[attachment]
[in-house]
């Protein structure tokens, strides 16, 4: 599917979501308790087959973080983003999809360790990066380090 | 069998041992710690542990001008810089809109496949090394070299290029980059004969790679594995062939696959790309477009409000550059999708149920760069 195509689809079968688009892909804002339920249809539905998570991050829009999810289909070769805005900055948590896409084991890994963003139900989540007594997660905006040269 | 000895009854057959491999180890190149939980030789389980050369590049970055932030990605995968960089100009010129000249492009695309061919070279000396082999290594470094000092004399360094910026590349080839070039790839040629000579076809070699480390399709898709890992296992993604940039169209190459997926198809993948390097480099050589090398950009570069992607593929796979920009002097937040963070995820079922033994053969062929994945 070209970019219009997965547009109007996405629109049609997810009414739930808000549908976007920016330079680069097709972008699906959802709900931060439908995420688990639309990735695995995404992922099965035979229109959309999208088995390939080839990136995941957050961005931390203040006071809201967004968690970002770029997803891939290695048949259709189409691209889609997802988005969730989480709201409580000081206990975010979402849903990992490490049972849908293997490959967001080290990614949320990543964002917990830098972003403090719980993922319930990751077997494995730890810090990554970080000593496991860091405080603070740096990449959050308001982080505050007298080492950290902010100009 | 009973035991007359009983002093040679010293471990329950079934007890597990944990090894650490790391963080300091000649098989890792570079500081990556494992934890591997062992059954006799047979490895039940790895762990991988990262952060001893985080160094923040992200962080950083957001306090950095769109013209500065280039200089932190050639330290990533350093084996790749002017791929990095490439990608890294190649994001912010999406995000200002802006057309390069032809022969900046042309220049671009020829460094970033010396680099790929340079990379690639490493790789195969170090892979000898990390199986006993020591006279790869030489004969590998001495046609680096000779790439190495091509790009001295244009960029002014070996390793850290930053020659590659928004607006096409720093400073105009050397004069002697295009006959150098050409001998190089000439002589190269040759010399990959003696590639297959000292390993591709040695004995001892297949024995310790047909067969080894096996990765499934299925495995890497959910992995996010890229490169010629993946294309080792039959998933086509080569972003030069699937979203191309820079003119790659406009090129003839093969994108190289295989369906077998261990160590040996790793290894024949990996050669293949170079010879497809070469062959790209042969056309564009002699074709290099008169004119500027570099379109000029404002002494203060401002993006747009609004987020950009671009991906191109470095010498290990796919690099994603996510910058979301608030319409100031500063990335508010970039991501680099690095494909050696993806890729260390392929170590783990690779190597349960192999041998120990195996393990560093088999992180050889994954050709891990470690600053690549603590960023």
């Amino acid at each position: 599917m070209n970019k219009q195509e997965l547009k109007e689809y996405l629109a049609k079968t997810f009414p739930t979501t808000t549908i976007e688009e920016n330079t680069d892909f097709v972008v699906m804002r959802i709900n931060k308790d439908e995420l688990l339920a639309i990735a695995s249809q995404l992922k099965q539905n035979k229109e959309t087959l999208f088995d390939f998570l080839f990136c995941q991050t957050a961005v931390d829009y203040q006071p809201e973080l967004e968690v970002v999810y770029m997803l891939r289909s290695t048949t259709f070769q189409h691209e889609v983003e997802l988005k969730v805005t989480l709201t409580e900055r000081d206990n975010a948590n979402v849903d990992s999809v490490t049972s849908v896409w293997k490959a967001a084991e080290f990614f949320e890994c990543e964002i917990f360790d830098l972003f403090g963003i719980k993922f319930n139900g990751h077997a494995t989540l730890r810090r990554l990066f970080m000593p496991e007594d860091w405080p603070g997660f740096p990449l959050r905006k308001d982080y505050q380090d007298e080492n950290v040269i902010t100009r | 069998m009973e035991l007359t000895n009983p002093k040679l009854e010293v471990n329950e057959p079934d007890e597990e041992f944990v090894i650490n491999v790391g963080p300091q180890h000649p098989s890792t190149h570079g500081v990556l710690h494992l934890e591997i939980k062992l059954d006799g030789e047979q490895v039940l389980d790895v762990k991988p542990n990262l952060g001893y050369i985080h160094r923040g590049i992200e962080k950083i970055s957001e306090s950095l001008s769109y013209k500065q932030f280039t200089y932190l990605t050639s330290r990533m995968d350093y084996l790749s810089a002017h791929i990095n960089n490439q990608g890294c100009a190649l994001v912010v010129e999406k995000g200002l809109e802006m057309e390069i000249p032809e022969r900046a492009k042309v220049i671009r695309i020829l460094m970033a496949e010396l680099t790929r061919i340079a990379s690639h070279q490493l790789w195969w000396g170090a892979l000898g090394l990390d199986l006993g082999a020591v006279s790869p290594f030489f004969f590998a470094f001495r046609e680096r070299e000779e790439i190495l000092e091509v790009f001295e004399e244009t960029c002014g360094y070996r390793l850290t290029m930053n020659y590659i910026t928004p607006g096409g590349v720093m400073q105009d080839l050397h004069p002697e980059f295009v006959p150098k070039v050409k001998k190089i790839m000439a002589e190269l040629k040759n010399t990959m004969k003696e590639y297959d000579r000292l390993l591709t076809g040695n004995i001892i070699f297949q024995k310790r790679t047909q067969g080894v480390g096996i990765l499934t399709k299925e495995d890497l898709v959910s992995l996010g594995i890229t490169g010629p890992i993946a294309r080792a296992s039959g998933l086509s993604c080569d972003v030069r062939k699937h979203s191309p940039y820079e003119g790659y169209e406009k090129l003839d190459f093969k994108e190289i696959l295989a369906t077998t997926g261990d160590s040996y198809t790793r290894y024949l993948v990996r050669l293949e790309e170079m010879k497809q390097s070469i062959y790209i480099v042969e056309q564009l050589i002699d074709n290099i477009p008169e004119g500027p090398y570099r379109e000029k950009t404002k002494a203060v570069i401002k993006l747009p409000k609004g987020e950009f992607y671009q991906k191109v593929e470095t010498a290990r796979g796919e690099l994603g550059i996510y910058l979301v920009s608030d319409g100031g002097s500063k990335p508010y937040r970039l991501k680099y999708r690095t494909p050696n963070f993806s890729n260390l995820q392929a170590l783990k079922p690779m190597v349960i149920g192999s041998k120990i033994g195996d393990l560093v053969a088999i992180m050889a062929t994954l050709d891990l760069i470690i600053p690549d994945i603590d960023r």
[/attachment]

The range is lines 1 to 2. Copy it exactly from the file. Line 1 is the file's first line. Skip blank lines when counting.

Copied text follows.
[in-house]
């Protein structure tokens, strides 16, 4: 599917979501308790087959973080983003999809360790990066380090 | 069998041992710690542990001008810089809109496949090394070299290029980059004969790679594995062939696959790309477009409000550059999708149920760069 195509689809079968688009892909804002339920249809539905998570991050829009999810289909070769805005900055948590896409084991890994963003139900989540007594997660905006040269 | 000895009854057959491999180890190149939980030789389980050369590049970055932030990605995968960089100009010129000249492009695309061919070279000396082999290594470094000092004399360094910026590349080839070039790839040629000579076809070699480390399709898709890992296992993604940039169209190459997926198809993948390097480099050589090398950009570069992607593929796979920009002097937040963070995820079922033994053969062929994945 070209970019219009997965547009109007996405629109049609997810009414739930808000549908976007920016330079680069097709972008699906959802709900931060439908995420688990639309990735695995995404992922099965035979229109959309999208088995390939080839990136995941957050961005931390203040006071809201967004968690970002770029997803891939290695048949259709189409691209889609997802988005969730989480709201409580000081206990975010979402849903990992490490049972849908293997490959967001080290990614949320990543964002917990830098972003403090719980993922319930990751077997494995730890810090990554970080000593496991860091405080603070740096990449959050308001982080505050007298080492950290902010100009 | 009973035991007359009983002093040679010293471990329950079934007890597990944990090894650490790391963080300091000649098989890792570079500081990556494992934890591997062992059954006799047979490895039940790895762990991988990262952060001893985080160094923040992200962080950083957001306090950095769109013209500065280039200089932190050639330290990533350093084996790749002017791929990095490439990608890294190649994001912010999406995000200002802006057309390069032809022969900046042309220049671009020829460094970033010396680099790929340079990379690639490493790789195969170090892979000898990390199986006993020591006279790869030489004969590998001495046609680096000779790439190495091509790009001295244009960029002014070996390793850290930053020659590659928004607006096409720093400073105009050397004069002697295009006959150098050409001998190089000439002589190269040759010399990959003696590639297959000292390993591709040695004995001892297949024995310790047909067969080894096996990765499934299925495995890497959910992995996010890229490169010629993946294309080792039959998933086509080569972003030069699937979203191309820079003119790659406009090129003839093969994108190289295989369906077998261990160590040996790793290894024949990996050669293949170079010879497809070469062959790209042969056309564009002699074709290099008169004119500027570099379109000029404002002494203060401002993006747009609004987020950009671009991906191109470095010498290990796919690099994603996510910058979301608030319409100031500063990335508010970039991501680099690095494909050696993806890729260390392929170590783990690779190597349960192999041998120990195996393990560093088999992180050889994954050709891990470690600053690549603590960023």